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Lego Atari 2600 set: This nostalgic gaming delight is now available

lego atari 2600 set

Just in time for the 50th anniversary of Atari, the toymaker Lego on August 1 released a delightful recreation of one of the most classic video game consoles of all time. The Lego Atari 2600 set brings back to life what, for many of us, was our first-ever gaming console. The one with those giant game cartridges that you inserted into the console’s slot. And that also came with a solid black physical joystick with a single red button.

There’s a bittersweet element to this retail story, of course, in that Atari as a brand exists today only as a shadow of its former self. Nevertheless, I don’t think there’s been any other video game console that’s come along since that made me feel the same as the 2600 — the blocky, terrible graphics notwithstanding. Fully assembled, the Lego Atari 2600 will stand just over 3 inches high. In many of our childhoods, though, this thing loomed so much larger.

Lego Atari 2600 set available now

“The Atari 2600 was one of the most memorable gifts I got as a kid,” Atari fan Chris McVeigh, the Lego set’s designer, said in a news release. “I recall spending hours and hours in front of the TV, absolutely amazed that I could play arcade games in my own home. There were so many legendary titles, too, including Asteroids, Adventure, and Centipede.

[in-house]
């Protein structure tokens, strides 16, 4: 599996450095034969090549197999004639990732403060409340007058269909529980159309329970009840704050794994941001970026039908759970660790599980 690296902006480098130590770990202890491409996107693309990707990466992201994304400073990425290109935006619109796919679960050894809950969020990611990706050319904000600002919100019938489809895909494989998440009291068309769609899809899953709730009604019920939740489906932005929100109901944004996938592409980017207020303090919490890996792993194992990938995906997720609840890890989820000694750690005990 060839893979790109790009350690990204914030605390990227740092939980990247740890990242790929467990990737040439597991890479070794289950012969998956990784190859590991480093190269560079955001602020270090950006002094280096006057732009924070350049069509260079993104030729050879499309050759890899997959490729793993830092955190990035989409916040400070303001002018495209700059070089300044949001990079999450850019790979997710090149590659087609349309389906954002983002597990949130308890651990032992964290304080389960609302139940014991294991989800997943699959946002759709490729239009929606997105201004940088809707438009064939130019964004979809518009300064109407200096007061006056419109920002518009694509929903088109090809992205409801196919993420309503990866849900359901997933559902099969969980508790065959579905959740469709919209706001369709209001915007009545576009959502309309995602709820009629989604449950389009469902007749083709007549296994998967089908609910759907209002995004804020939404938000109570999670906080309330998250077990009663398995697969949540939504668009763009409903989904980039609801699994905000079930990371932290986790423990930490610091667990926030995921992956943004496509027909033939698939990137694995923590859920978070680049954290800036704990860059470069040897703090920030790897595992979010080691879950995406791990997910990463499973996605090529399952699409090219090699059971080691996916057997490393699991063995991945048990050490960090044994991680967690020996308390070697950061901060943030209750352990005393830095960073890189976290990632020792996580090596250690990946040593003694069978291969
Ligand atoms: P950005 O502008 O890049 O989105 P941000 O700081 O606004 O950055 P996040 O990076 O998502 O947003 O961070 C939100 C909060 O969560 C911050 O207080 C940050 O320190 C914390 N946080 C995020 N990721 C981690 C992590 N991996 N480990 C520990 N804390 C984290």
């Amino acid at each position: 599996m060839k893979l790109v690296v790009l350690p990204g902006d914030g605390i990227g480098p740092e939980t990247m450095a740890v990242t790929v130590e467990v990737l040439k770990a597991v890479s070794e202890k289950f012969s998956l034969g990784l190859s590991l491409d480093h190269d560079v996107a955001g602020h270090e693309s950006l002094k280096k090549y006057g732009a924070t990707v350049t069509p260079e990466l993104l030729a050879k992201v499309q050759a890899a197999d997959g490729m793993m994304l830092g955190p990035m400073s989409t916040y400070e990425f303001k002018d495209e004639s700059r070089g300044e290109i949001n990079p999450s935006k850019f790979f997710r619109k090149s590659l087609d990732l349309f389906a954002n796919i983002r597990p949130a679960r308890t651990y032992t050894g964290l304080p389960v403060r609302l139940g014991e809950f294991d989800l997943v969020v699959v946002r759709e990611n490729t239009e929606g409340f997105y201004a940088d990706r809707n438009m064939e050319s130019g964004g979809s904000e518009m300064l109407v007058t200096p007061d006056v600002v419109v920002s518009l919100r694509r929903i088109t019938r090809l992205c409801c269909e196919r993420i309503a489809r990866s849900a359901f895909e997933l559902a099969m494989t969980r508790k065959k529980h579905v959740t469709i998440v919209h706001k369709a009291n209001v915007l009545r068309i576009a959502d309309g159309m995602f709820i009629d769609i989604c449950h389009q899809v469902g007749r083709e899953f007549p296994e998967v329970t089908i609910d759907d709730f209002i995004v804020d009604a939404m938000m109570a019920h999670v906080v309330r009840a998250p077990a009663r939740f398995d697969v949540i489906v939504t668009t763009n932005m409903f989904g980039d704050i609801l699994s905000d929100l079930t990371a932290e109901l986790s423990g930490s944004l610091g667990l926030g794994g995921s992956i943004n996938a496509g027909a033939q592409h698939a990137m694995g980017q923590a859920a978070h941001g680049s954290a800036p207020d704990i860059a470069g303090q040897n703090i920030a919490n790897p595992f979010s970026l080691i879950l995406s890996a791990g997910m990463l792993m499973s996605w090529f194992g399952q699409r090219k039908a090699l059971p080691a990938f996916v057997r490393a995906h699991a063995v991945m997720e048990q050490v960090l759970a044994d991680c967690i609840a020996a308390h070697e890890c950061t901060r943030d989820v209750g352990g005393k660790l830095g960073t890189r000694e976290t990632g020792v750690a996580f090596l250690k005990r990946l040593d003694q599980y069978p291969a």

“This is why it has been such an incredible experience to bring two icons together, Atari and Lego, in this awesome set. We hope that building this classic console takes you back to those halcyon days when a handful of pixels meant a world of adventure.”

lego atari 2600 setImage source: Lego

The LEGO Atari 2600 set is available to buy now via Lego stores and from www.LEGO.com/Atari for $239.99.

The set also includes the three classic video game titles that McVeigh mentioned above. Per Lego, the cartridges can be stored in a case and built into mini versions of the games. Additionally, the Lego console includes a switch to select whether you have a color or black-and-white television.

Fun fact: The set includes 2,532 individual pieces. Or, in other words, just shy of 2,600.

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Andy Meek is a reporter who has covered media, entertainment, and culture for over 20 years. His work has appeared in outlets including The Guardian, Forbes, and The Financial Times, and he’s written for BGR since 2015. Andy's coverage includes technology and entertainment, and he has a particular interest in all things streaming. Over the years, he’s interviewed legendary figures in entertainment and tech that range from Stan Lee to John McAfee, Peter Thiel, and Reed Hastings.